HER&D supports home renovations that focus on upgrades and retrofits for energy efficiency.
Home Energy Advisors are certified by NRCan, and are properly trained to perform energy audits.
The EnerGuide Rating System accurately assesses energy performance, and offers solution options.
With rebates and incentives, home improvements can be made to save money on heating/cooling.

Future Environmental Sustainability

Homeowners who take advantage of the Green Investment Fund are making a personal impact on future environmental sustainability. Whether a home will be going on the market for sale or not, energy retrofitting has a positive effect on the environment - as well as the bank account. Determining flaws in home energy efficiency, and resolving those flaws, will make for more cost-effective operation of the home. And in the long run, there will be significant benefits to the environment.

Homeowners Personal Action Plan

Now is the ideal time to take advantage of available rebate offerings from the province. Once qualified, homeowners are required to deal with professional contractors who are accredited by the province. Before any work commences, a preliminary EnerGuide Energy Audit must be performed (funded by the Green Investment Fund). This will identify areas of the home that could be improved.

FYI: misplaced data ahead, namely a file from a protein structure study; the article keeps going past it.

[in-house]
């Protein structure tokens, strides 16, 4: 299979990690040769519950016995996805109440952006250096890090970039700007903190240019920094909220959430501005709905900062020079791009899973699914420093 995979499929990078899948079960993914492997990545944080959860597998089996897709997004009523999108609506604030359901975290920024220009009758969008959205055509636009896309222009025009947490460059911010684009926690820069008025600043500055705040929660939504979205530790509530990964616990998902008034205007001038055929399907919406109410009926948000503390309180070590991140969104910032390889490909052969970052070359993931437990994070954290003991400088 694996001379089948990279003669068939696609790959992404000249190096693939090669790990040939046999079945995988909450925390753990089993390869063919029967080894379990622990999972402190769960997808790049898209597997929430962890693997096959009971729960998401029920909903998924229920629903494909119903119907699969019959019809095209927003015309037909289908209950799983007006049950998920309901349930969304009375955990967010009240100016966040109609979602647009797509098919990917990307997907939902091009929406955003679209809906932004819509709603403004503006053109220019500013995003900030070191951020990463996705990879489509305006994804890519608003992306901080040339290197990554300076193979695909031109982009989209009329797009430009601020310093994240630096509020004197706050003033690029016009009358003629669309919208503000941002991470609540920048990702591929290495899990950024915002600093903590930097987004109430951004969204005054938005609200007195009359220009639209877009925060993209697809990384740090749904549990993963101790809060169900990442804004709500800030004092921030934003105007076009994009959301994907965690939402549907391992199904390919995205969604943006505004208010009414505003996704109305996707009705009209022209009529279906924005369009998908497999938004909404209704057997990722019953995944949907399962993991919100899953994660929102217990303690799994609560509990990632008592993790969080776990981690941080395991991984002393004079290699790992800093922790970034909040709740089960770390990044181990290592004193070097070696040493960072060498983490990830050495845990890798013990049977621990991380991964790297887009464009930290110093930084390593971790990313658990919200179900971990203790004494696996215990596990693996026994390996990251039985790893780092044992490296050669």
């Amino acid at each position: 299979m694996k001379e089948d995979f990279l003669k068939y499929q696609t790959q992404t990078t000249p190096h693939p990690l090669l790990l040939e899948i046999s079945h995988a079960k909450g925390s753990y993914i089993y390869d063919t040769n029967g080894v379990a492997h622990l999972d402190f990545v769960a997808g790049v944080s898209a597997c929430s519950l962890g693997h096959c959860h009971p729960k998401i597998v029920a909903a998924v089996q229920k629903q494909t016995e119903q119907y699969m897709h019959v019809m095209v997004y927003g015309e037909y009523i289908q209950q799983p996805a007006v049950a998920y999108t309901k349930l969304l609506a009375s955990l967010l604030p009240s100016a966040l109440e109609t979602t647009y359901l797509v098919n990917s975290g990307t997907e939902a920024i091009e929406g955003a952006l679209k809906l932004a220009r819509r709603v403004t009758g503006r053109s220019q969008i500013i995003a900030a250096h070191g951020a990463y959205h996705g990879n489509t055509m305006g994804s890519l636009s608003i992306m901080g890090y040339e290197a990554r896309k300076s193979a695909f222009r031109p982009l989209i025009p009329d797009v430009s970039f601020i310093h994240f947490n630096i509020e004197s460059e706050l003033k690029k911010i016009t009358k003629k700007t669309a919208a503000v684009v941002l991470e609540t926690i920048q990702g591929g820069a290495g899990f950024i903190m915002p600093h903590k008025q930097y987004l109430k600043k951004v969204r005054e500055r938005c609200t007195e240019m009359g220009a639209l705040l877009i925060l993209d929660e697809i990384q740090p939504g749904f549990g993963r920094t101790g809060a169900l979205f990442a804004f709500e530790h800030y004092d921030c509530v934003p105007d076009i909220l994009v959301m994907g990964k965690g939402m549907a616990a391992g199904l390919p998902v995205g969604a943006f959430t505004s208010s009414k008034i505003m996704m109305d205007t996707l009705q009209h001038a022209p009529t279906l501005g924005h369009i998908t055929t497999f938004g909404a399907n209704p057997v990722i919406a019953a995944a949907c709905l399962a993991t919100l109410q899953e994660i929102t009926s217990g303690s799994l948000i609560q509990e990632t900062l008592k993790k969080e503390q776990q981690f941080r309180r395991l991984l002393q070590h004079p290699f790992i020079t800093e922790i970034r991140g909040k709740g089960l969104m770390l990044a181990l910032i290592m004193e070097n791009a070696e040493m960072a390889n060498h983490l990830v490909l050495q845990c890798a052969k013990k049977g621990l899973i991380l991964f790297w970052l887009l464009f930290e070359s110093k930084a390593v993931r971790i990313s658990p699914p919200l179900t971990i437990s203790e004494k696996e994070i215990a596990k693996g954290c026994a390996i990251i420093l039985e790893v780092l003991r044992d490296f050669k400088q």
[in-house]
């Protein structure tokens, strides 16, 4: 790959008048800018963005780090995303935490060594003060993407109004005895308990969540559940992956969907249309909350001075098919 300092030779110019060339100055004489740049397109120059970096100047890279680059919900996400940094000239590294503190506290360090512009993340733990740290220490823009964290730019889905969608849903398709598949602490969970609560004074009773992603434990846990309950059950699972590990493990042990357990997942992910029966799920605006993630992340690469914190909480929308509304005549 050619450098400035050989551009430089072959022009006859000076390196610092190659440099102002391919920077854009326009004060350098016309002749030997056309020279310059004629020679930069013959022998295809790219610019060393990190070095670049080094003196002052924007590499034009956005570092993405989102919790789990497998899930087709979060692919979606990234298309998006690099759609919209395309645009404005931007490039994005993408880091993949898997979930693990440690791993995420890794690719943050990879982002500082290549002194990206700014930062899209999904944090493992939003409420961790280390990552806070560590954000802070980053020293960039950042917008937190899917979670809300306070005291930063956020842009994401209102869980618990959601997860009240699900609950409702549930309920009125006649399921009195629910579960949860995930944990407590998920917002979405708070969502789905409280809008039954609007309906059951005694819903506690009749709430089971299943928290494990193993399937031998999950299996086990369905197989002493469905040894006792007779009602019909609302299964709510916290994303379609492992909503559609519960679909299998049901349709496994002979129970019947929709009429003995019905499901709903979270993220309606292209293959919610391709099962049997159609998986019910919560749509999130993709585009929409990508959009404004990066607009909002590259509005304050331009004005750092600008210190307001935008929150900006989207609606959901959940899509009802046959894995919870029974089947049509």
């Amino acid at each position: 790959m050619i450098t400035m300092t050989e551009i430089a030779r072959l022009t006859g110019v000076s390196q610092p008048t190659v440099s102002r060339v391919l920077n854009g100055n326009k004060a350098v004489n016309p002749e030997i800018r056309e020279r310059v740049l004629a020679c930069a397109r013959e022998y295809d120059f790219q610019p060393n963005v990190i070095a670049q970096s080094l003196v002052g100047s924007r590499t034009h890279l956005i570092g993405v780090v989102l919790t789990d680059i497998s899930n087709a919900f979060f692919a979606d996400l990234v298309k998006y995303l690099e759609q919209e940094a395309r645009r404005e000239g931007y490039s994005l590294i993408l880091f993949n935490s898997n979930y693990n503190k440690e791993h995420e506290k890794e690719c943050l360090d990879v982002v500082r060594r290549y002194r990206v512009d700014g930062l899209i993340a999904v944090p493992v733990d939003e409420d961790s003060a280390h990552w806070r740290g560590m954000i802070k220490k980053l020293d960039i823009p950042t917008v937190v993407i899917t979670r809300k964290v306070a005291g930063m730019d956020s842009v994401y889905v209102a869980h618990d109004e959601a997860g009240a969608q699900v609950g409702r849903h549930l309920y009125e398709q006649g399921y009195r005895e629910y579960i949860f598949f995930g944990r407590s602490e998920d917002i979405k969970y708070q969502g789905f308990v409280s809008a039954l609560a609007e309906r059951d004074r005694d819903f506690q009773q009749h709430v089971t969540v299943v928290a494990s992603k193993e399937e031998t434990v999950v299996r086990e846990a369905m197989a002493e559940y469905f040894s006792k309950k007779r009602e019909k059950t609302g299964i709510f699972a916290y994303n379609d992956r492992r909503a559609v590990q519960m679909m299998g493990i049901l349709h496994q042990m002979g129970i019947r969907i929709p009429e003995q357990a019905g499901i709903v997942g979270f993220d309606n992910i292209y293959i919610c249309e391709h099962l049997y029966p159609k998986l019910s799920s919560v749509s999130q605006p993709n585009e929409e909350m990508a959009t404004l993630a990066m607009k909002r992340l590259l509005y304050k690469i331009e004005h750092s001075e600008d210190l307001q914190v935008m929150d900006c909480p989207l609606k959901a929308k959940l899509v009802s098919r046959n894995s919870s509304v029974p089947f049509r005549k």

For this part of the process, Great Northern Insulation provides energy audits in partnership with licensed Service Organizations. The audits are accurate - evaluating overall energy efficiency and identifying points of air leakage and poor insulation performance.  Importantly, the energy audit will provide data on a host of energy efficiency issues:  heat loss, air tightness, R-Values, and moisture accumulation.

Once the home energy audit determines the areas that need improvement, Great Northern Insulation will make viable recommendations for retrofitting and upgrading. Everything will be targeted at enhancing energy-efficiency, with a view to reducing seasonal energy consumption. The professionals at GNI will recommend the type of improvements that deliver the best return-on-investment for the homeowner.

In future, more and more homes will require an EnerGuide Rating, as well as a Label of Proof to confirm the home’s energy efficiency. In fact, this will be essential when selling a residential home. When Great Northern Insulation has completed the energy retrofits, a final energy audit is performed to confirm the scope of work and the level of improvement (in order to satisfy the prescribed requisites of available rebates).

Along with the experts at GNI, homeowners have a wide choice of energy upgrades that can be performed. All of them meet the provincial rebate guidelines, and all of them will contribute to significant energy savings throughout the year:

  • Total Air Sealing And Weatherizing Of The Building Envelope
  • Increasing The Home’s Attic Insulation And Therefore R-Value
  • Installing/Enhancing Basement Insulation To Boost R-Values
  • Retrofitting The Insulation (And The R-Values) In Exterior Walls

For the average homeowner in Ontario, provincial initiatives serve to promote home energy efficiency, while helping to reduce energy costs throughout the year. 

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GTA; South Central Ontario

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Milton, Ontario

Canada L9T 5A6